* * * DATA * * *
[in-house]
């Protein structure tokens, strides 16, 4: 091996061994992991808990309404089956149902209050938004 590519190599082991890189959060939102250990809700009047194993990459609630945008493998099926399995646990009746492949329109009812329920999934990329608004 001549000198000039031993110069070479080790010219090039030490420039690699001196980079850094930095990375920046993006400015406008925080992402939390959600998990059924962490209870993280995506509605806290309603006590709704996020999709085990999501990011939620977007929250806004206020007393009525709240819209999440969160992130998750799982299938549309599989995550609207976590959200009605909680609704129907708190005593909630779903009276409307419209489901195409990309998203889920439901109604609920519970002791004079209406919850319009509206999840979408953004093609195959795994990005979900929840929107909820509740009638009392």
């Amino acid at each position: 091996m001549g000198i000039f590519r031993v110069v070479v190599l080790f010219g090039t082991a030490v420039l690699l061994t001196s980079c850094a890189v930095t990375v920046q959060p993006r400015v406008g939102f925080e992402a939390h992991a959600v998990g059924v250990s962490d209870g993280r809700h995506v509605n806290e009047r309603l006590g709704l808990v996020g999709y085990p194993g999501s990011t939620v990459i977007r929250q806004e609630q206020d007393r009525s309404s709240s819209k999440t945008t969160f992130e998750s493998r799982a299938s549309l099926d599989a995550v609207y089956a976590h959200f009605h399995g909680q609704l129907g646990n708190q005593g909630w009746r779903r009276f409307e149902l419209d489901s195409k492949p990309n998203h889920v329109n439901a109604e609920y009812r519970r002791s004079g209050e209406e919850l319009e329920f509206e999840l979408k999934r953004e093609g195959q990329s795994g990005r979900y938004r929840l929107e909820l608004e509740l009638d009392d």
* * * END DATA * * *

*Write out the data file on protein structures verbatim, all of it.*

[in-house]
């Protein structure tokens, strides 16, 4: 091996061994992991808990309404089956149902209050938004 590519190599082991890189959060939102250990809700009047194993990459609630945008493998099926399995646990009746492949329109009812329920999934990329608004 001549000198000039031993110069070479080790010219090039030490420039690699001196980079850094930095990375920046993006400015406008925080992402939390959600998990059924962490209870993280995506509605806290309603006590709704996020999709085990999501990011939620977007929250806004206020007393009525709240819209999440969160992130998750799982299938549309599989995550609207976590959200009605909680609704129907708190005593909630779903009276409307419209489901195409990309998203889920439901109604609920519970002791004079209406919850319009509206999840979408953004093609195959795994990005979900929840929107909820509740009638009392």
């Amino acid at each position: 091996m001549g000198i000039f590519r031993v110069v070479v190599l080790f010219g090039t082991a030490v420039l690699l061994t001196s980079c850094a890189v930095t990375v920046q959060p993006r400015v406008g939102f925080e992402a939390h992991a959600v998990g059924v250990s962490d209870g993280r809700h995506v509605n806290e009047r309603l006590g709704l808990v996020g999709y085990p194993g999501s990011t939620v990459i977007r929250q806004e609630q206020d007393r009525s309404s709240s819209k999440t945008t969160f992130e998750s493998r799982a299938s549309l099926d599989a995550v609207y089956a976590h959200f009605h399995g909680q609704l129907g646990n708190q005593g909630w009746r779903r009276f409307e149902l419209d489901s195409k492949p990309n998203h889920v329109n439901a109604e609920y009812r519970r002791s004079g209050e209406e919850l319009e329920f509206e999840l979408k999934r953004e093609g195959q990329s795994g990005r979900y938004r929840l929107e909820l608004e509740l009638d009392d």